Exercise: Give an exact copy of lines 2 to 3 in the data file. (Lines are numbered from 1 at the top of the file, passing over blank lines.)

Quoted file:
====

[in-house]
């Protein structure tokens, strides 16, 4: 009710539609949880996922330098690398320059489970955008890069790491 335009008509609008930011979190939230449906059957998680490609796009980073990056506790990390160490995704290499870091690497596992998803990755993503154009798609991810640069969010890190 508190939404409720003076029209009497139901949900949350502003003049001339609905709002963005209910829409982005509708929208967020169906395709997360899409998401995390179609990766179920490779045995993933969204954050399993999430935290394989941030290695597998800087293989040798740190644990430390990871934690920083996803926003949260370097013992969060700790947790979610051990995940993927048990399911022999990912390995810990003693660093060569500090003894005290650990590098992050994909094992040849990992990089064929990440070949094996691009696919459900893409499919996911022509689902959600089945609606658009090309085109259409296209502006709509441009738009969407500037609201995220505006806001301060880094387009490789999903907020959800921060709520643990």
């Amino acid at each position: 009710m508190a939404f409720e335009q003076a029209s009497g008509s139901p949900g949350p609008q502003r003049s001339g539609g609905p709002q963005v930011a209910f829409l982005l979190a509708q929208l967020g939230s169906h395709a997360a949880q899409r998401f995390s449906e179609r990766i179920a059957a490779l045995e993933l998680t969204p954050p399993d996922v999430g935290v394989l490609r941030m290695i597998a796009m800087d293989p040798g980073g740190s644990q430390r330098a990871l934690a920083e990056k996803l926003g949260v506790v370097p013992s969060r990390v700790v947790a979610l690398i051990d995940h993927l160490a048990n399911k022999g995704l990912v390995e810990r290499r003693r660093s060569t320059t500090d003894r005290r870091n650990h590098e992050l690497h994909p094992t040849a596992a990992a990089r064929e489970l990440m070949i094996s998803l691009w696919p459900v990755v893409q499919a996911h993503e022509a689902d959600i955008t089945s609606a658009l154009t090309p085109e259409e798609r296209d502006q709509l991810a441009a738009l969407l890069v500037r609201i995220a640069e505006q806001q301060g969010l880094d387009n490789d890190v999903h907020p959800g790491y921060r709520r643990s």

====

């Protein structure tokens, strides 16, 4: 009710539609949880996922330098690398320059489970955008890069790491 335009008509609008930011979190939230449906059957998680490609796009980073990056506790990390160490995704290499870091690497596992998803990755993503154009798609991810640069969010890190 508190939404409720003076029209009497139901949900949350502003003049001339609905709002963005209910829409982005509708929208967020169906395709997360899409998401995390179609990766179920490779045995993933969204954050399993999430935290394989941030290695597998800087293989040798740190644990430390990871934690920083996803926003949260370097013992969060700790947790979610051990995940993927048990399911022999990912390995810990003693660093060569500090003894005290650990590098992050994909094992040849990992990089064929990440070949094996691009696919459900893409499919996911022509689902959600089945609606658009090309085109259409296209502006709509441009738009969407500037609201995220505006806001301060880094387009490789999903907020959800921060709520643990």
């Amino acid at each position: 009710m508190a939404f409720e335009q003076a029209s009497g008509s139901p949900g949350p609008q502003r003049s001339g539609g609905p709002q963005v930011a209910f829409l982005l979190a509708q929208l967020g939230s169906h395709a997360a949880q899409r998401f995390s449906e179609r990766i179920a059957a490779l045995e993933l998680t969204p954050p399993d996922v999430g935290v394989l490609r941030m290695i597998a796009m800087d293989p040798g980073g740190s644990q430390r330098a990871l934690a920083e990056k996803l926003g949260v506790v370097p013992s969060r990390v700790v947790a979610l690398i051990d995940h993927l160490a048990n399911k022999g995704l990912v390995e810990r290499r003693r660093s060569t320059t500090d003894r005290r870091n650990h590098e992050l690497h994909p094992t040849a596992a990992a990089r064929e489970l990440m070949i094996s998803l691009w696919p459900v990755v893409q499919a996911h993503e022509a689902d959600i955008t089945s609606a658009l154009t090309p085109e259409e798609r296209d502006q709509l991810a441009a738009l969407l890069v500037r609201i995220a640069e505006q806001q301060g969010l880094d387009n490789d890190v999903h907020p959800g790491y921060r709520r643990s």